The number of EU Facebook users reported to the police for allegedly sharing illegal depictions of minors declined by 46% (from 1,100 a day to 600 a day) since the company suspended screening private messages. New EU legislation protecting the confidentiality of digital correspondence has prompted Facebook to halt its error-prone algorithms that indiscriminately search private conversations via Facebook Messenger. But big tech and some NGOs are successfully pushing the EU to revert this legislation, despite warnings that the changes will not withstand court challenges.
The automated analysis and reporting to the police of digital correspondence by US tech companies has come under fire for frequently disclosing legal private photos such as holiday pictures to staff and falsely reporting users to the police for alleged “child pornography”. According to the Swiss Federal Police 90% of the computer-generated reports sent from the US via an organisation named NCMEC do not contain criminal material but, for example, private holiday photos of children playing at the beach. Teenagers are also frequently reported to the police and criminalised for sending self-generated nude pictures to friends (sexting).
Victims of child sexual abuse have criticised the privatised mass surveillance of private correspondence for eliminating spaces for victims to seek confidential help and counselling. They warn the “robocop” algorithms will only push criminals further underground, making it more difficult to prosecute them. In fact even regarding the major US communications services, the controversial monitoring has been unable to curb the volume of conversations reported for allegedly illegal content, with the number of reports still increasing from year to year.
Member of the European Parliament Patrick Breyer (Pirate Party) welcomes the suspension of Facebook’s error-prone incrimination machine:
“Already our privacy legislation has protected thousands of Europeans from unjustified criminal investigations with possibly devastating consequences. Relieving the police from these error-prone computer-generated charges will also free up capacities for an intensified prosecution of organized child sexual abuse and targeted undercover investigation operations, which will truly protect children.”
Since Dec. 21 2020, the “European Code of Electronic Communications” has extended the secrecy of telecommunications to e-mail, messenger and chat services. U.S. corporations such as Facebook, Google and Microsoft have so far searched not only publicly accessible websites, but also private e-mails, messager messages and chats for supposedly prohibited images and videos, to file police reports in a fully automated procedure. Opponents criticize that because of error-prone algorithms (“artificial intelligence”), even legal but intimate nude photos could fall into the wrong hands.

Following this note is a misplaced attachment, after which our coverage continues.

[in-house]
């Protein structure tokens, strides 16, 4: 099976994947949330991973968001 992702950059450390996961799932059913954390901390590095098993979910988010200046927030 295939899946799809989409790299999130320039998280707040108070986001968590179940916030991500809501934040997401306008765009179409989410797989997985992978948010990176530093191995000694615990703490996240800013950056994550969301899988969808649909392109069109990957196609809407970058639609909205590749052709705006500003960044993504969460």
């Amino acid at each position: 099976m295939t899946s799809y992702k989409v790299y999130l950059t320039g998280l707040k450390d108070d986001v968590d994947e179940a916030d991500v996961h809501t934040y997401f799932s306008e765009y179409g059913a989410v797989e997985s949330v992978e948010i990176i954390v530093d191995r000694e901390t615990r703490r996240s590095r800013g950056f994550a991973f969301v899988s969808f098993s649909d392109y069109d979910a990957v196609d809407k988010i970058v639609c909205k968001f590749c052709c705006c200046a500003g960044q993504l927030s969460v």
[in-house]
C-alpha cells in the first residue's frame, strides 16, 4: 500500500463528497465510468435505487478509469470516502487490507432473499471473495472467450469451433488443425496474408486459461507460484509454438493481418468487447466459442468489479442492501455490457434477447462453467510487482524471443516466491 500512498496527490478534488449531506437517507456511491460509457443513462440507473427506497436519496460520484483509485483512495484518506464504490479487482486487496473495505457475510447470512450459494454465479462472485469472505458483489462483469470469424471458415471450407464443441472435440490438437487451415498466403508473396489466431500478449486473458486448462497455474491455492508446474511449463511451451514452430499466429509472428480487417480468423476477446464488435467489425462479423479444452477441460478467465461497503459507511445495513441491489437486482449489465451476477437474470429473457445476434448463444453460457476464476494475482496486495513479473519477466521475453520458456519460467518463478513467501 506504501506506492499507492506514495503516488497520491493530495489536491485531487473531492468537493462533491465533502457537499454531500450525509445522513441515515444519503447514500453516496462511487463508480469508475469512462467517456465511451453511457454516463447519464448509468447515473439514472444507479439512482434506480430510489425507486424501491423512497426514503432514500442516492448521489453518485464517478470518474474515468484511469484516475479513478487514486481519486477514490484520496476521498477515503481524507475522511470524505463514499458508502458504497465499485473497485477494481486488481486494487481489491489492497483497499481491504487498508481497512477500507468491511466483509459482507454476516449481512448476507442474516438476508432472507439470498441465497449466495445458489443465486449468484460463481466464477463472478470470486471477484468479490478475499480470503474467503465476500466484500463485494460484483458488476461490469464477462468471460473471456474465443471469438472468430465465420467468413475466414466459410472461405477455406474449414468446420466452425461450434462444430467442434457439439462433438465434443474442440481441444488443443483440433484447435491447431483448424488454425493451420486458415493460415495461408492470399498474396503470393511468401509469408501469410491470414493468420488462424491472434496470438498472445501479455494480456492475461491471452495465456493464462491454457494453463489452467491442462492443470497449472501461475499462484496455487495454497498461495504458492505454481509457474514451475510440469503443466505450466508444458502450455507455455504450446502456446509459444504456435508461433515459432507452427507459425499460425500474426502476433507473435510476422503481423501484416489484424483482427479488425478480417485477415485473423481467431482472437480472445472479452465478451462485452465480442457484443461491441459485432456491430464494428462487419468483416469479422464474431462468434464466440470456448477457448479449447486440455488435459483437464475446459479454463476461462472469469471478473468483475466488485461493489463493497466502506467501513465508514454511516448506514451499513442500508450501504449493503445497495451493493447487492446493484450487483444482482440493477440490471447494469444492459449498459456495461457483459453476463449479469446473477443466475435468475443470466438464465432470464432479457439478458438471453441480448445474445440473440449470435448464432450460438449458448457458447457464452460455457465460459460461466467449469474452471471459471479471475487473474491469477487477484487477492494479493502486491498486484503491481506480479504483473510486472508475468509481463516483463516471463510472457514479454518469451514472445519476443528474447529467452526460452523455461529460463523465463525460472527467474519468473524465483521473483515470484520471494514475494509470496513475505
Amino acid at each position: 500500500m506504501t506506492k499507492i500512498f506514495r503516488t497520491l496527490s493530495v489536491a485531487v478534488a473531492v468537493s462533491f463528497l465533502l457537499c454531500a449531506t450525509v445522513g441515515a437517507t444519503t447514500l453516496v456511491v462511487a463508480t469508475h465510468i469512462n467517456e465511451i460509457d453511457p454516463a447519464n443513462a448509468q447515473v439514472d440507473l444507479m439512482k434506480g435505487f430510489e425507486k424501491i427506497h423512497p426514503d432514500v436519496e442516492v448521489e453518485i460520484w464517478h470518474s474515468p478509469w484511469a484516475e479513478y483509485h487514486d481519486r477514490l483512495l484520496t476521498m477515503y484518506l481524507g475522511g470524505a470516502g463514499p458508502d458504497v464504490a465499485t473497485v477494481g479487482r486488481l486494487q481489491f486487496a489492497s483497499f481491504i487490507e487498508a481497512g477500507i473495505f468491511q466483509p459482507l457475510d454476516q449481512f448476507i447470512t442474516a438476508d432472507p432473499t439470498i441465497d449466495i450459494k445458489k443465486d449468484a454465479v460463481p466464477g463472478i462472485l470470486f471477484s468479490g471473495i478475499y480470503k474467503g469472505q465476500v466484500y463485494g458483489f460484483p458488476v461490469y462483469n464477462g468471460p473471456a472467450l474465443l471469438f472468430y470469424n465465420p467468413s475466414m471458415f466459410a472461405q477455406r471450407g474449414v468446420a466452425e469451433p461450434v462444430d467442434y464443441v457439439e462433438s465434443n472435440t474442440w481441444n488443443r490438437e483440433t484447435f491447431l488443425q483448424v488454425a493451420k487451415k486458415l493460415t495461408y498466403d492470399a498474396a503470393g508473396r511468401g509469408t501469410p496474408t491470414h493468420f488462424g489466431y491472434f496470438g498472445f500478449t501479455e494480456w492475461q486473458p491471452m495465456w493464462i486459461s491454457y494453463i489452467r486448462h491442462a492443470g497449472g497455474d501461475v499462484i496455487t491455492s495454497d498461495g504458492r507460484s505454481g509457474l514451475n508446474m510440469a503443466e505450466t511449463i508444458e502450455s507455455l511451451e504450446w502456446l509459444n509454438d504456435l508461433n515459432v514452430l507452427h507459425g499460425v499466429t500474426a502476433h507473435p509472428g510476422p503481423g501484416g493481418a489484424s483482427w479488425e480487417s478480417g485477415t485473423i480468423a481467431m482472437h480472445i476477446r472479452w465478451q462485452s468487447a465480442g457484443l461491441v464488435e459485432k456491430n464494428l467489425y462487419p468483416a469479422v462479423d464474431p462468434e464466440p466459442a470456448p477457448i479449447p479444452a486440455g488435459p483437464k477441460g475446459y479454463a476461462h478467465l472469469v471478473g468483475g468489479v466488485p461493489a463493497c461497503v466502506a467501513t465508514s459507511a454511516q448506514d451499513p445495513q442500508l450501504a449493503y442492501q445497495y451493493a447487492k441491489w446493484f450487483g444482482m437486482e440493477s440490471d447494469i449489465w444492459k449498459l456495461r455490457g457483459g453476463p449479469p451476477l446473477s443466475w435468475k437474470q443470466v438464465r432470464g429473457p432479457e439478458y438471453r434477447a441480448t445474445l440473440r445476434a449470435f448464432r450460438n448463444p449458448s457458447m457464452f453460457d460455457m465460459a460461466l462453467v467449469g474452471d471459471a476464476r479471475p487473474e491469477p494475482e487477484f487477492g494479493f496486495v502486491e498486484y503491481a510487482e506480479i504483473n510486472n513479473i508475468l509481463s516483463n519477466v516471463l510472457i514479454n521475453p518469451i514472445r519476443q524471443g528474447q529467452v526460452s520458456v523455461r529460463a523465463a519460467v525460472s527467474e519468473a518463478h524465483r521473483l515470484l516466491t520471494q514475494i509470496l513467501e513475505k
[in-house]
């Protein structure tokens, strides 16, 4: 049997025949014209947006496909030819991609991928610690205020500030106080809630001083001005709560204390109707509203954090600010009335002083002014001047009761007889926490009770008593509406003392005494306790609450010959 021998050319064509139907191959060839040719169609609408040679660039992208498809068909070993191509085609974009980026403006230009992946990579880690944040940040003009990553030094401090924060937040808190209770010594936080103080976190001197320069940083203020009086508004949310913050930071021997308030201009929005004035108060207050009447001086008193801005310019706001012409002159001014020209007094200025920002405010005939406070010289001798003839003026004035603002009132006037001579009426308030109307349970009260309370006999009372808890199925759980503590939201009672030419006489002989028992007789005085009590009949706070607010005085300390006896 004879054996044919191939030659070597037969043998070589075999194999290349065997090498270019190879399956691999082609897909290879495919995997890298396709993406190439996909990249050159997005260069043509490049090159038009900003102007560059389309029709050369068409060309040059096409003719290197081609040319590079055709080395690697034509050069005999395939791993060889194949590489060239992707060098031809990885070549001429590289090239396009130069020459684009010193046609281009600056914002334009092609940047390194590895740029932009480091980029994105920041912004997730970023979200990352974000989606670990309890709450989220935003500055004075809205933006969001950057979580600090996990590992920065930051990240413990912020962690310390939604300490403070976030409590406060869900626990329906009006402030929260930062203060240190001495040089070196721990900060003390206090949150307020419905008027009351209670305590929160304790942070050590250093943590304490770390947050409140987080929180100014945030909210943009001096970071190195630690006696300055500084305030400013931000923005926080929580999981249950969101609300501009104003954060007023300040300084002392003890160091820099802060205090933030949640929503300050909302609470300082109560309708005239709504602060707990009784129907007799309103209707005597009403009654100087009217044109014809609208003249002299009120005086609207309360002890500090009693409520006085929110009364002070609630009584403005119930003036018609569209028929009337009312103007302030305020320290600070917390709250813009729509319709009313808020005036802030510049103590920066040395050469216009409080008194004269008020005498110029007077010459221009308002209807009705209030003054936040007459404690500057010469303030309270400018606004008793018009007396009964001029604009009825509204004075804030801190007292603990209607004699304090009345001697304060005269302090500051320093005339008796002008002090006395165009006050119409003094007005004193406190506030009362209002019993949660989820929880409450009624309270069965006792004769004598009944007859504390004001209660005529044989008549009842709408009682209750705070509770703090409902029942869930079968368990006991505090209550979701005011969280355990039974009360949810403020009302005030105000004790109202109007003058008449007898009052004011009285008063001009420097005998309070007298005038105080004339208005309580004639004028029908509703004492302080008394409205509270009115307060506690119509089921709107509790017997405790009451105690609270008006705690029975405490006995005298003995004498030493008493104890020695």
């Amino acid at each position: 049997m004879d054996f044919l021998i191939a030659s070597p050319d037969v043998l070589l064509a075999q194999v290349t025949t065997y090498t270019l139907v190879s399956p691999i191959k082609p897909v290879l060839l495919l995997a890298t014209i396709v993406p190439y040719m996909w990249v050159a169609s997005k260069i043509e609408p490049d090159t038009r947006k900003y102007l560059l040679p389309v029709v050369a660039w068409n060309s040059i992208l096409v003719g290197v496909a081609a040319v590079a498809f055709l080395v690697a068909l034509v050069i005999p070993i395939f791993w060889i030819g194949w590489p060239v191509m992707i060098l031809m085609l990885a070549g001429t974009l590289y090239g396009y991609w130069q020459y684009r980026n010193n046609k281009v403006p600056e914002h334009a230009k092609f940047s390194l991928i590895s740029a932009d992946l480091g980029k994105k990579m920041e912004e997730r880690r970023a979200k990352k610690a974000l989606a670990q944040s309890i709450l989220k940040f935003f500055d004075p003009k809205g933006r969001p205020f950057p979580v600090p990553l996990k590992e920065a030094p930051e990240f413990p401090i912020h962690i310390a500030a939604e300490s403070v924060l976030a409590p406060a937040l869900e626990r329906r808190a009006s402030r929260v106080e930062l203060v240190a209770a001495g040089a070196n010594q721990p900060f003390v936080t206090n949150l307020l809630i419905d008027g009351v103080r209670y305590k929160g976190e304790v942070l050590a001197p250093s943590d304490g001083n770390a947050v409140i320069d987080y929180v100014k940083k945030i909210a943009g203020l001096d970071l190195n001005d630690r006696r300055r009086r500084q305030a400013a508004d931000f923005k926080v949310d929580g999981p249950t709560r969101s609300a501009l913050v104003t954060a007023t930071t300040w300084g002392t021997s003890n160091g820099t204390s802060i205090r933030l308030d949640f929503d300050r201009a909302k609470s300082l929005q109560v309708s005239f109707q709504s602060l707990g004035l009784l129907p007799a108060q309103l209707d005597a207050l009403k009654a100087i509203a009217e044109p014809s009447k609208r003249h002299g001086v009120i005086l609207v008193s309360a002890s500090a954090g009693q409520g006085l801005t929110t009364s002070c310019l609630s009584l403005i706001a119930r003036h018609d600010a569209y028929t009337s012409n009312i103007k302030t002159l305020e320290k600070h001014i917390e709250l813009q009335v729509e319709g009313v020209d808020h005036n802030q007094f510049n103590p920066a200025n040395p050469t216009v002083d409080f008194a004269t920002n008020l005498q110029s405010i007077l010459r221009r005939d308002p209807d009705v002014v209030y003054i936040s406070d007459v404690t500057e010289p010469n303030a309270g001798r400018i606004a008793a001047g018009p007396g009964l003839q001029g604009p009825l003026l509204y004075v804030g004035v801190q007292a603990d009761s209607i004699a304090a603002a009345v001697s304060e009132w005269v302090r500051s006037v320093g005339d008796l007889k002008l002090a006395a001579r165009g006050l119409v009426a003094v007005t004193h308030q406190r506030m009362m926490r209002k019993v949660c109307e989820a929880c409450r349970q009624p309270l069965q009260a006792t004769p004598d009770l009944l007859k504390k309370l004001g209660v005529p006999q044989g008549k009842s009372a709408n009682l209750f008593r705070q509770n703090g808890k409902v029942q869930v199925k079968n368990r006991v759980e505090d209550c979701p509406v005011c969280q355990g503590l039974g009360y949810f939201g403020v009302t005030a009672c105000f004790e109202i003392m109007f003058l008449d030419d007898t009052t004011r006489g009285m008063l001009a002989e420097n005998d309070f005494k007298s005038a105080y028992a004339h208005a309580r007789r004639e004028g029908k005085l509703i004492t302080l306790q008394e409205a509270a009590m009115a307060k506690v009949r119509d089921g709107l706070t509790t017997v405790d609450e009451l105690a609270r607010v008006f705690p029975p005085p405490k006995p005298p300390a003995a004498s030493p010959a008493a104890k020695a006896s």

Unlike Facebook (Facebook Messenger), Google (GMail), Microsoft (Outlook.com) and other corporations announced they would continue the illegal mass screening of electronic mail. Breyer has filed privacy complaints against Facebook and Google. “The U.S. corporations lack respect for the privacy of our correspondence, which is a fundamental right in Europe. Imagine the post office was snooping through our letters just in case – no one would put up with that!”
The EU wants to adopt two laws to first legalize the privatized “incrimination machines” (so-called temporary ePrivacy derogation) and then permanently force all providers to search all electronic correspondence and report to the police. Whether end-to-end encrypted messenger services will be affected and forced to install backdoors has not yet been decided. Recently, the German Federal Data Protection Commissioner sharply criticized the EU plans: “Blanket and indiscriminate monitoring of digital communications channels is neither effective nor necessary to track down online child abuse. Sexualized violence against children must be tackled with targeted and more specific measures. Investigative work is the task of law enforcement authorities and must not be outsourced to private operators of messenger services.”